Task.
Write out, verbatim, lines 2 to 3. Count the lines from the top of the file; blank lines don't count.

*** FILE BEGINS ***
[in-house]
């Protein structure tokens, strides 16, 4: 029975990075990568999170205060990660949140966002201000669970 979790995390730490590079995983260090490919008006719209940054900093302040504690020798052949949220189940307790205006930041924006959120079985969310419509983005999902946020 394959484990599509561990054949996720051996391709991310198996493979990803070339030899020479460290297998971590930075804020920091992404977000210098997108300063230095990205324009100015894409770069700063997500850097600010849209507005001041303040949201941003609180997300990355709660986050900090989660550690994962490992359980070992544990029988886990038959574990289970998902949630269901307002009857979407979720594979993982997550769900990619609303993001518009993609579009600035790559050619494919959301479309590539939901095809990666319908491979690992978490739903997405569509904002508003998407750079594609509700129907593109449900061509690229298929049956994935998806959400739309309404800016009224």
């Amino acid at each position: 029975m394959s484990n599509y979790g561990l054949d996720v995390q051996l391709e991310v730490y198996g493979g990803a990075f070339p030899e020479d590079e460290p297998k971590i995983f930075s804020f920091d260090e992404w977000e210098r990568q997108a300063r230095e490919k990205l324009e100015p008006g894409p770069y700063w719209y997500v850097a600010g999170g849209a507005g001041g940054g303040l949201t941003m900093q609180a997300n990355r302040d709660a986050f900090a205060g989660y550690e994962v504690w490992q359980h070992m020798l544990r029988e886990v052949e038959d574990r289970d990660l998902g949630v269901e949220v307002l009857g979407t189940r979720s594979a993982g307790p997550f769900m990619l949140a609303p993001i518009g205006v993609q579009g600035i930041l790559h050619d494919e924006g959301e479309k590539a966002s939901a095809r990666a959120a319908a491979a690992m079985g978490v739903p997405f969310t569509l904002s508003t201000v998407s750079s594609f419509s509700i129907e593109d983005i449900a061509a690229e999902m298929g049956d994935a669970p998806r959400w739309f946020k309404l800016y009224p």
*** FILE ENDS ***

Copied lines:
């Protein structure tokens, strides 16, 4: 029975990075990568999170205060990660949140966002201000669970 979790995390730490590079995983260090490919008006719209940054900093302040504690020798052949949220189940307790205006930041924006959120079985969310419509983005999902946020 394959484990599509561990054949996720051996391709991310198996493979990803070339030899020479460290297998971590930075804020920091992404977000210098997108300063230095990205324009100015894409770069700063997500850097600010849209507005001041303040949201941003609180997300990355709660986050900090989660550690994962490992359980070992544990029988886990038959574990289970998902949630269901307002009857979407979720594979993982997550769900990619609303993001518009993609579009600035790559050619494919959301479309590539939901095809990666319908491979690992978490739903997405569509904002508003998407750079594609509700129907593109449900061509690229298929049956994935998806959400739309309404800016009224």
């Amino acid at each position: 029975m394959s484990n599509y979790g561990l054949d996720v995390q051996l391709e991310v730490y198996g493979g990803a990075f070339p030899e020479d590079e460290p297998k971590i995983f930075s804020f920091d260090e992404w977000e210098r990568q997108a300063r230095e490919k990205l324009e100015p008006g894409p770069y700063w719209y997500v850097a600010g999170g849209a507005g001041g940054g303040l949201t941003m900093q609180a997300n990355r302040d709660a986050f900090a205060g989660y550690e994962v504690w490992q359980h070992m020798l544990r029988e886990v052949e038959d574990r289970d990660l998902g949630v269901e949220v307002l009857g979407t189940r979720s594979a993982g307790p997550f769900m990619l949140a609303p993001i518009g205006v993609q579009g600035i930041l790559h050619d494919e924006g959301e479309k590539a966002s939901a095809r990666a959120a319908a491979a690992m079985g978490v739903p997405f969310t569509l904002s508003t201000v998407s750079s594609f419509s509700i129907e593109d983005i449900a061509a690229e999902m298929g049956d994935a669970p998806r959400w739309f946020k309404l800016y009224p």